This Jeff Kerr post on Evolve the Law struck a cord. It opens:

All litigation, both civil and criminal, hinges on disputes about law and facts. We’ve seen massive interest in technology designed to facilitate legal research, but technology for dealing with facts (investigating them, proving them) doesn’t get as much attention.

He explains that with all the focus on e-discovery software, fact management software lags behind:

Fact management software, which is part of the broader category of case management software, fulfills this need. Fact management platforms, from the old (CaseMap) to the new (CaseFleet, FactBox, Allegory) enable litigators to handle facts in a collaborative, reusable, and scalable way. Each platform’s primary unit of data is a fact, which can be linked to other kinds of data, such a legal issues, evidence, and witnesses. The more modern fact management platforms have intuitive and fluid interfaces, which make entering data in them as fast or faster than hammering out a chronology in Word that’s far less useful…

Even so, fact management remains a field that’s ripe for innovation.

My Take:

That’s an understatement. This is what I need in a fact management platform:

  • chronology software that links to source documents;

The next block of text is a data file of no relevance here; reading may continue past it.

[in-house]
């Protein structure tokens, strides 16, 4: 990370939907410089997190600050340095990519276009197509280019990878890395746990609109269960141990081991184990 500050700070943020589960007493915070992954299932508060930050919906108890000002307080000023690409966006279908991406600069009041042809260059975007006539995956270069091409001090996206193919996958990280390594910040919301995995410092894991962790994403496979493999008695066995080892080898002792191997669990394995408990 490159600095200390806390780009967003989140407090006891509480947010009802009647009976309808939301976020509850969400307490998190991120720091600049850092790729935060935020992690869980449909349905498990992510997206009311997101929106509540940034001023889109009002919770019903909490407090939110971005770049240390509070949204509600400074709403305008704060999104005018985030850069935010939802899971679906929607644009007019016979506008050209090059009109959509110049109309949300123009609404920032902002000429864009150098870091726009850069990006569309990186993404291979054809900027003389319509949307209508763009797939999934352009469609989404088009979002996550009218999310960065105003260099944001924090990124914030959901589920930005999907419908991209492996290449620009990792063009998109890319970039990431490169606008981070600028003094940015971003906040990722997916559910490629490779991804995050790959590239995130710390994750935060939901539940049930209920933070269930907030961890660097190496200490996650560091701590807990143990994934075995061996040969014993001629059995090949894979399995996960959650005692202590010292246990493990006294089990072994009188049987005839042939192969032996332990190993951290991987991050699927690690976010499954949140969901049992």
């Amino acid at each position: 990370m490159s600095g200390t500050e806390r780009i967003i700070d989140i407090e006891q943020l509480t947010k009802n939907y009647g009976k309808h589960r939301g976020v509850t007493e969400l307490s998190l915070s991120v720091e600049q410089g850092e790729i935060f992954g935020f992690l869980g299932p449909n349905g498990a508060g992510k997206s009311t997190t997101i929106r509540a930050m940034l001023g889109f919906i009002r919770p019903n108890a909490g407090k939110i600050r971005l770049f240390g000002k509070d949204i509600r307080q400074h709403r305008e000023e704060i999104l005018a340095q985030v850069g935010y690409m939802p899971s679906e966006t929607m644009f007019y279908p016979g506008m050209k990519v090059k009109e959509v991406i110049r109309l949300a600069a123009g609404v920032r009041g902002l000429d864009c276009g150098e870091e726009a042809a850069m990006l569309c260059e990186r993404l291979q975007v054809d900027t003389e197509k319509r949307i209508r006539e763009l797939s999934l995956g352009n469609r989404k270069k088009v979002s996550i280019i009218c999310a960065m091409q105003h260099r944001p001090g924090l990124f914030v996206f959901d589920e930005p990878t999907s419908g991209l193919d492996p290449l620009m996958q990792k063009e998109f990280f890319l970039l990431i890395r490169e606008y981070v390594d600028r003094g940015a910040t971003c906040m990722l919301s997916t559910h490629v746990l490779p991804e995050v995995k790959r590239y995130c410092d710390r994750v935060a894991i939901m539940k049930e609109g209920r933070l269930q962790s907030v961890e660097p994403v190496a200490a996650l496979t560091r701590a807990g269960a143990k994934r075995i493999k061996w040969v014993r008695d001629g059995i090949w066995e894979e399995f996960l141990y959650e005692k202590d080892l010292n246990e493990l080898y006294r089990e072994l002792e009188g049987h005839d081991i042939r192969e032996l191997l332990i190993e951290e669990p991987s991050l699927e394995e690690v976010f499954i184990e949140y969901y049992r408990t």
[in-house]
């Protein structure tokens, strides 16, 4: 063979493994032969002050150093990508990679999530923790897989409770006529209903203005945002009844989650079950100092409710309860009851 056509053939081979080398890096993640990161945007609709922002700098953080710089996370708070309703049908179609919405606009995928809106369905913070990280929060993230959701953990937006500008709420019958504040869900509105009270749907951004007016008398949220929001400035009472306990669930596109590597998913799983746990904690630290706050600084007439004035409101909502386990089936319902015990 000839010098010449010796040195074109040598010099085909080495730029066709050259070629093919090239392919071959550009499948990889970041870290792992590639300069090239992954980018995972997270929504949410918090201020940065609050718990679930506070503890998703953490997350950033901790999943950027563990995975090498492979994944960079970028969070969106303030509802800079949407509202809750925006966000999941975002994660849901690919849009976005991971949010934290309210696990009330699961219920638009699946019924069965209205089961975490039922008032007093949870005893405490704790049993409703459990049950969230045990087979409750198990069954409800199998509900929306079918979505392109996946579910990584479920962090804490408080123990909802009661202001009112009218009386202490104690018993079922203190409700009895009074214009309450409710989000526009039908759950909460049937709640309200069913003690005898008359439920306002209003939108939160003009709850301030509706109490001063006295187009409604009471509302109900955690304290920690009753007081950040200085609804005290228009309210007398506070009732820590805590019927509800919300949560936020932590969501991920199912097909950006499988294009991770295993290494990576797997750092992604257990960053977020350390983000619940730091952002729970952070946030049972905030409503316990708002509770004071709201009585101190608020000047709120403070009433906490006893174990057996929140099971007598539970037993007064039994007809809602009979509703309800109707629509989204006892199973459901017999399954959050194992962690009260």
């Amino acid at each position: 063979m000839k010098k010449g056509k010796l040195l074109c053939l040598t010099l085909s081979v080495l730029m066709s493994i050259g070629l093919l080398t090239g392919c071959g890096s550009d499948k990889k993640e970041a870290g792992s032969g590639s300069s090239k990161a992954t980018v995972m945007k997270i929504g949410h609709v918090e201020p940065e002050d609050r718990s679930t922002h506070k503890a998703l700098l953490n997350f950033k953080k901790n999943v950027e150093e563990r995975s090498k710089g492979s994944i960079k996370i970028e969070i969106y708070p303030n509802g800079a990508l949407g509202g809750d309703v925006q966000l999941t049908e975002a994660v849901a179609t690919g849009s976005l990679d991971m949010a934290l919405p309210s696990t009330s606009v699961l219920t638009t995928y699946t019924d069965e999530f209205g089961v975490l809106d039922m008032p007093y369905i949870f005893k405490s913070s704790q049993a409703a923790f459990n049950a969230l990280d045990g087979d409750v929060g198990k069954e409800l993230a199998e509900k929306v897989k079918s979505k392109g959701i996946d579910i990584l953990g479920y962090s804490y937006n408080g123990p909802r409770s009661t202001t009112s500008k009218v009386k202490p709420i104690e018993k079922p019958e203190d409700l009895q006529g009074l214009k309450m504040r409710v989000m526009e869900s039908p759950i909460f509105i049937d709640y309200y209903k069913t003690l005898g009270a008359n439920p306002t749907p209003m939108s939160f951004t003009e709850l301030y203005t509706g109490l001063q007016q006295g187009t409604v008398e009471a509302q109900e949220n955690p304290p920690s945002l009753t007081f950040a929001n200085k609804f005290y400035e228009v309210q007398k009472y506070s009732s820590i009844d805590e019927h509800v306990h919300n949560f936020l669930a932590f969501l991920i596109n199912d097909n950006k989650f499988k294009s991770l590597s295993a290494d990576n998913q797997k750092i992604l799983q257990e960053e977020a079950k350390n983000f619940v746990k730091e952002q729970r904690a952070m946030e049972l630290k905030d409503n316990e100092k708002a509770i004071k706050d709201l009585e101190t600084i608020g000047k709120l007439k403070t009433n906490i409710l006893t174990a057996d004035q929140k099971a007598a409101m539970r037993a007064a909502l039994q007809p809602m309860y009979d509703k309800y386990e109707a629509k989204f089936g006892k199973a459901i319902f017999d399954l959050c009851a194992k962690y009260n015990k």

• outline software that allow building outlines linked to witnesses and issues;
  • notebook capabilities like OneNote or EverNote to organize material;
  • robust search functions;
  • interacts with my case management software; and
  • cloud based.

There is no product on the market that comes close to meeting these requirements.

CaseMap is still the best fact management software even though it’s not had a major update in at least 10 years and is not cloud based.

Cloud based software like FactBox and CaseFleet solve CaseMap’s biggest glitch of the possibility of losing the path to your linked documents. But they don’t provide the options for organizing material in a fact as well as CaseMap. That may sound minor, but it’s a huge flaw.

Nothing has outline software. If I want to know if I’ve started an outline for a witness, I have to open up NoteMap and look. Then I have to open OneNote and check my notes there. Finally, I check my notes in my case management software, which has a bad note taking feature that I try to avoid, but sometimes use because it’s easy to make a note linked to the case in the phone app.

That’s a lot of running around for something that should all be seamlessly organized in one software platform.

It’s ridiculous that I can’t at least organize notes in Clio. How is that going to work on anything other than a small case? Poorly.

Kerr concludes that we can expect fact management software to get better in the next few years. I hope so. I’m not as optimistic, but I hope so.

There is an opportunity for someone to own the market with a superior product.